June 7th 2008

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Articles from this issue:

EDITORIAL: Will money solve the problems of indigenous Australians?

COVER STORY: UK green light for creation of human-animal hybrids

CANBERRA OBSERVED: Rudd Labor Government wobbles for the first time

OVERSEAS TRADE: US farm bill buries talk of free trade in agriculture

TRADE PRACTICES ACT: Will Liberals back Labor or small business?

ECONOMIC AFFAIRS: Has financial deregulation finally been discredited?

VICTORIA: Vic. court hands gambling decision back to council

CENSORSHIP: Student union bans pro-life activities

REPRODUCTIVE HEALTH: Post-abortive women: from silence to lawsuits

CULTURE: Our topsy-turvy world: on kangaroo culls and child porn

CHILDHOOD: Are violent video games harmless entertainment?

HUMAN RIGHTS: The Olympics and China's organ-harvesting shame

OPINION: Democracy in disconnect: joining the dots

AS THE WORLD TURNS: Urban environments to human scale / War on the family / How we lost the Cold War

Chickens coming home to roost (letter)

Obligation to tackle global warming (letter)

Farmers and carbon tax (letter)

Railway opportunities beckon (letter)


BOOKS: GOD'S CRUCIBLE: Islam and the Making of Modern Europe, 570-1215, by David Levering Lewis

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Has financial deregulation finally been discredited?

by Colin Teese

News Weekly, June 7, 2008
Hands-off financial policies, far from stabilising markets, have so disrupted them that governments have had to intervene to prop them up.

The financial crisis in the United States may have been contained, Princeton University economist Paul Krugman has suggested — cautiously — in a recent article.

If that turns out to be true, Krugman, rightly, gives credit to the chairman of the US Federal Reserve bank, Dr Ben Bernanke.

Bernanke can be shown to have acted decisively and aggressively. In particular, he cut interest rates in order to keep the economy moving — which was undoubtedly the correct focus rather than the lesser problem (in the circumstances) of tackling inflation. Incidentally, we here in Australia might also have much for which to thank him.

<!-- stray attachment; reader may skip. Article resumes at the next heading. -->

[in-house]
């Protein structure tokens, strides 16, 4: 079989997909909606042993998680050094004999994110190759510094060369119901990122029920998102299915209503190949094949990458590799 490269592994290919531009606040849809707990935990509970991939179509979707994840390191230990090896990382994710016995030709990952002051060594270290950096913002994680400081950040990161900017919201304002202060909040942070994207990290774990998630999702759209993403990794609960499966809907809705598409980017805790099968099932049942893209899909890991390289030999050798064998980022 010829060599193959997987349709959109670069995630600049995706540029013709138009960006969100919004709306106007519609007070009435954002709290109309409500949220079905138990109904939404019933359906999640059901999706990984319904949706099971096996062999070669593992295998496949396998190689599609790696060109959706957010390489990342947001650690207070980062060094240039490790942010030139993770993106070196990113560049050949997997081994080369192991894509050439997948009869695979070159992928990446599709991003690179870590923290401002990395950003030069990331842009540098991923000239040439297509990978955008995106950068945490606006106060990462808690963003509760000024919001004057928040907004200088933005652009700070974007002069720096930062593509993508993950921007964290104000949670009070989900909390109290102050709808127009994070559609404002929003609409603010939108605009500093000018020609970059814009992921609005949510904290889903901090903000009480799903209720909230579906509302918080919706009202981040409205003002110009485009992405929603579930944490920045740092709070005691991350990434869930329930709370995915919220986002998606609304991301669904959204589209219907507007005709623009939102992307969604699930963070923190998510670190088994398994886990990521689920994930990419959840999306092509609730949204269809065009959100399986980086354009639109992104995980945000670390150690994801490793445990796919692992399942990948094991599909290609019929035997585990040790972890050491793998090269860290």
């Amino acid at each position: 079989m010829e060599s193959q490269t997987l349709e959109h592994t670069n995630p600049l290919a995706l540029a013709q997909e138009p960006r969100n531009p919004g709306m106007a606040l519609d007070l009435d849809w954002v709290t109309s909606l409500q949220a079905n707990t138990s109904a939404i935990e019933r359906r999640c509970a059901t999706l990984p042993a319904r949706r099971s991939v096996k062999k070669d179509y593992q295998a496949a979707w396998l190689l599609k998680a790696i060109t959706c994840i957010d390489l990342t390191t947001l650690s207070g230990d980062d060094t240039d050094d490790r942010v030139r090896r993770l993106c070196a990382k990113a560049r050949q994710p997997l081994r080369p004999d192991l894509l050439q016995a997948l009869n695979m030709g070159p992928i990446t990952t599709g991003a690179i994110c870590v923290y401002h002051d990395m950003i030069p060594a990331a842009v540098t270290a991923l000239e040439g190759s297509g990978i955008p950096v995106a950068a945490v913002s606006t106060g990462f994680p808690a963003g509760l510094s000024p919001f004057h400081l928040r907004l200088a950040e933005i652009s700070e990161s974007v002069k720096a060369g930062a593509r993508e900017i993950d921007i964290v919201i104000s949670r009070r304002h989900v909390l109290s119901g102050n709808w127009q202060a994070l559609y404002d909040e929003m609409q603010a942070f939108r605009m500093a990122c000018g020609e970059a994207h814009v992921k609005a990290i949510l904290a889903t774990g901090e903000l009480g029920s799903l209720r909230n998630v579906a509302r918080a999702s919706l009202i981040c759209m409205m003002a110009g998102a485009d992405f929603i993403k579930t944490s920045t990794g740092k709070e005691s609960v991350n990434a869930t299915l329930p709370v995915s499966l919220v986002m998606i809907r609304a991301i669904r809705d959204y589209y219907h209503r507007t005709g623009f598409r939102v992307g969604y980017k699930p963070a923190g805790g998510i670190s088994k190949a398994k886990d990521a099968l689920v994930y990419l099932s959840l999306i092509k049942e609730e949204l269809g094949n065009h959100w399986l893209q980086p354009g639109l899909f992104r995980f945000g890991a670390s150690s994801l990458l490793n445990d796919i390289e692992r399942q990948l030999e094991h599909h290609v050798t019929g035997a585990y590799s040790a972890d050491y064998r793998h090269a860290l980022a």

The governor of the Reserve Bank of Australia (RBA), Glenn Stevens, was initially tempted to follow the more orthodox path of economic management and raise interest rates to deal with what was, obviously in our case, an economy at risk of overheating. Had he done so, he might well have plunged our economy into recession. Recognising this, Mr Stevens followed the example of what was being done in the US and held his hand on interest rates.

Ideological straitjacket

Of course, Dr Bernanke's reaction to the US financial crisis has not stopped at just fiddling with interest rates. He has acted in such a way as to facilitate the takeover of an important US bank whose imprudent lending practices had driven it to the edge of bankruptcy. In that act he has demonstrated an ability to think outside the ideological straitjacket which had so tightly constrained his predecessor.

No less importantly, he seems to have convinced the rest of his colleagues in the Western economies that they should act in concert in pumping money into the system to help ensure the maintenance of a reasonable credit flow.

If our recent Budget is any guide, the new Rudd Labor Government too has been impressed by the Bernanke example. To this writer at least, the Labor Government's action was a bit of a surprise. All the pre-budget rhetoric was about a "tough" budget — one devoted to cutting spending in order to slow an overheating economy. In fact, it is, in careful measure, an expansionary budget — as the federal Opposition has lost no time in pointing out.

Dr Bernanke is a respectable example to follow. He knows about economic downturns — and their causes. He is an authority on the 1930s Great Depression. As such, he is well aware of the policy failings associated with that financial crisis which ultimately devastated the world economy. He wasn't about to risk repeating those mistakes. Guided by institutional memory and objectivity, rather than ideological commitment, Dr Bernanke sensed what was needed, and did it.